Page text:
The first ministers of Scotland, Wales and Northern Ireland have urged David Cameron not to hold an EU referendum in June, saying it will "distract" from devolved elections taking place in May.
Nicola Sturgeon, Carwyn Jones and Arlene Foster have written to the PM to urge him to defer the date.
They say a June date will "confuse" the process and make it hard for them to campaign effectively in the referendum.
Mr Cameron told MPs that voters were able to differentiate between polls.
David Cameron has pledged to hold the referendum by the end of 2017 but said he wants to get on with it and is reported to favour a poll on 23 June.
However, the exact timing hinges on whether EU leaders agree to the draft package of reforms published on Tuesday at a summit next month, which would pave the way for a poll at the end of June.
In their letter, also signed by Northern Ireland deputy first minister Martin McGuinness, the three political leaders say it is vital that voters are properly informed about the issue at stake in the referendum and this could be compromised if the campaign overlaps with that for elections to the Scottish Parliament, Welsh Assembly and Stormont Parliament on 5 May.
"We believe that holding a referendum as early as June will mean that a significant part of the referendum campaign will necessarily run in parallel with those elections and risks confusing issues at a moment when clarity is required," they write.
Analysis by Nick Eardley, BBC Scotland's Westminster correspondent
Opposition in Scotland, Wales and Northern Ireland to an early referendum has been building in recent weeks.
There is concern that a date just weeks after the 5 May election would mean the campaigns become confused or there wouldn't be time to properly consider the European issue.
It is interesting to note the Labour Welsh First Minister Carwyn Jones has signed this letter.
Nationally his party favours a June vote - Alan Johnson, the leader of the Labour In campaign said yesterday his party would not stand in the way of a 23 June referendum. And last night, Scottish Labour's leader Kezia Dugdale told BBC Scotland she was happy for the vote to be held then.
But expect continued pressure from devolved governments and administrations on this issue. Even if David Cameron can persuade other European leaders of his renegotiation plans, it's possible he will face significant opposition domestically on the date.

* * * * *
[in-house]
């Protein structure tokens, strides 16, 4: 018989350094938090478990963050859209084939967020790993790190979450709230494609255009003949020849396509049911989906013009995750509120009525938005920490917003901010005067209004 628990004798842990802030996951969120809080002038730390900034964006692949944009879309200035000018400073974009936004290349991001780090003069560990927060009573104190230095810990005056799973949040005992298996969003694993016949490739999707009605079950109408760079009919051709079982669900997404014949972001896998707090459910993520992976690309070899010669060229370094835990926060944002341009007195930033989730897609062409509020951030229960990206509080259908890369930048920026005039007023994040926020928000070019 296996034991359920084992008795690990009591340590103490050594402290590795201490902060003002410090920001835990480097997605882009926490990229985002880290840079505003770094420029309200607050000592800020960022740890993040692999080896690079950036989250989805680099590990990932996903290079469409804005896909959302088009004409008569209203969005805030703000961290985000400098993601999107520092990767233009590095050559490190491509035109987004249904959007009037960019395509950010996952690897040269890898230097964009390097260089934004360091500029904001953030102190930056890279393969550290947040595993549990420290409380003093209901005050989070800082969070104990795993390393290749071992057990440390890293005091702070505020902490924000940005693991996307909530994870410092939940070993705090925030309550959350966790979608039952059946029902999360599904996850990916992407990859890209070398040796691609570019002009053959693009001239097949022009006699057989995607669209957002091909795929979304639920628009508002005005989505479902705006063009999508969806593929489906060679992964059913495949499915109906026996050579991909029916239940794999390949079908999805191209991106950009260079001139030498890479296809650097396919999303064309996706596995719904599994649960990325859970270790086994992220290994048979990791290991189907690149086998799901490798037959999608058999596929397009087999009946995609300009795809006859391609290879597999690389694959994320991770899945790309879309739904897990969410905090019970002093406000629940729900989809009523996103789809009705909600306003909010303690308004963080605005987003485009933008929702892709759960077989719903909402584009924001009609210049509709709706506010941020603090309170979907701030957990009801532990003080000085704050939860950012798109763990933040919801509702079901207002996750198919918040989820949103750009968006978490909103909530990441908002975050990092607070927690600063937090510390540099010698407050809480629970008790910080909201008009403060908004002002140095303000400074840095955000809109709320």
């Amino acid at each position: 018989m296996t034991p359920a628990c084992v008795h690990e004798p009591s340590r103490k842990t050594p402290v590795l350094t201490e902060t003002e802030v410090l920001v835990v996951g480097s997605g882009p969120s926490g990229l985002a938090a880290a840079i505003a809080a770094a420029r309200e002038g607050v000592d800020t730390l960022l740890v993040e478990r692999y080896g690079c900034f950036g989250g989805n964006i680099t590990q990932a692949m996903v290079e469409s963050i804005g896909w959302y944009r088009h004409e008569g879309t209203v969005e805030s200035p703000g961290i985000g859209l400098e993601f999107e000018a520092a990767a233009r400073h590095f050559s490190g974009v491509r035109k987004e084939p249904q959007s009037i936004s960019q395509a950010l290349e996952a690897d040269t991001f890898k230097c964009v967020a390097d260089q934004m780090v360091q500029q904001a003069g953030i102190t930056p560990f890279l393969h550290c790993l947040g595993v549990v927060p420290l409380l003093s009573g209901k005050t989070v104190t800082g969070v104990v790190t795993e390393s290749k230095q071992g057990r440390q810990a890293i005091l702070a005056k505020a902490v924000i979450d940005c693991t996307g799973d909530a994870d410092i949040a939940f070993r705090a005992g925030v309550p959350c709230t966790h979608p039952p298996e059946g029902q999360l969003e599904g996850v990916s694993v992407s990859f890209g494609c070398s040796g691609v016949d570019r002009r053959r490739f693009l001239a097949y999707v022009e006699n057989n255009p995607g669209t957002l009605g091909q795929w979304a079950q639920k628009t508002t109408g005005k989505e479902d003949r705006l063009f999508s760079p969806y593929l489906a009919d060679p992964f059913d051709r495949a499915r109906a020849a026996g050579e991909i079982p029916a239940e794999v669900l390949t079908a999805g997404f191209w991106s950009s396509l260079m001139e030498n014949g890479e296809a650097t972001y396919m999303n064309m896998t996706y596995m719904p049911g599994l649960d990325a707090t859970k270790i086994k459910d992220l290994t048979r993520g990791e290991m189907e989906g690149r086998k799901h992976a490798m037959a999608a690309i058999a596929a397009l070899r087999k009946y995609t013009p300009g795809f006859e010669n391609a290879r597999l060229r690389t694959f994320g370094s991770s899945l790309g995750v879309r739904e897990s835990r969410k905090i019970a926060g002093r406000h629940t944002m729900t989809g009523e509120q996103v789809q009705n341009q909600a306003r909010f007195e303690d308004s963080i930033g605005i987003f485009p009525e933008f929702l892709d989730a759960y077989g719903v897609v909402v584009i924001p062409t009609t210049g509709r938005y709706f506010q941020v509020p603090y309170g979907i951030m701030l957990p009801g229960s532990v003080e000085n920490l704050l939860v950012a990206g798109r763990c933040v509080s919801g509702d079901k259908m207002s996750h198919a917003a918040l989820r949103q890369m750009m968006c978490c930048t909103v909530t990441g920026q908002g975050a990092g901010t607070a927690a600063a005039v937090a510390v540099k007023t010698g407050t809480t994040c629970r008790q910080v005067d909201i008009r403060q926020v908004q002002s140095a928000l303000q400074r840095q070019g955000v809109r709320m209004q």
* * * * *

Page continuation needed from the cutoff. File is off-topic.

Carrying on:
"Furthermore, it will be virtually impossible for the political parties in our respective territories to plan effectively for, and where appropriate work together on, the referendum campaign while our own elections are in progress.
"We believe that the European Referendum is of vital importance to the future of the whole United Kingdom and the debate leading up to it should, therefore, be free of other campaigning distraction."
Raising the letter during Prime Minister's Questions, the SNP's Angus Robertson said the PM should show "respect" for the voters in Scotland, Wales and Northern Ireland and make a commitment not to hold the poll in June.
Mr Cameron said no date had been agreed but he could guarantee that the referendum would not be held within six weeks of devolved elections, which he claimed had been asked for by former Scottish first minister Alex Salmond.
"I respect the electorates of England, Scotland, Wales and Northern Ireland on the basis that I think people are perfectly able of making up their minds in a local election or Scottish Parliamentary election and then a period of some weeks later making up their mind all over again on the vital question of the European Union," he said.
"No date has been fixed and there must be a six-week gap but, frankly, I think he is looking for things to complain about."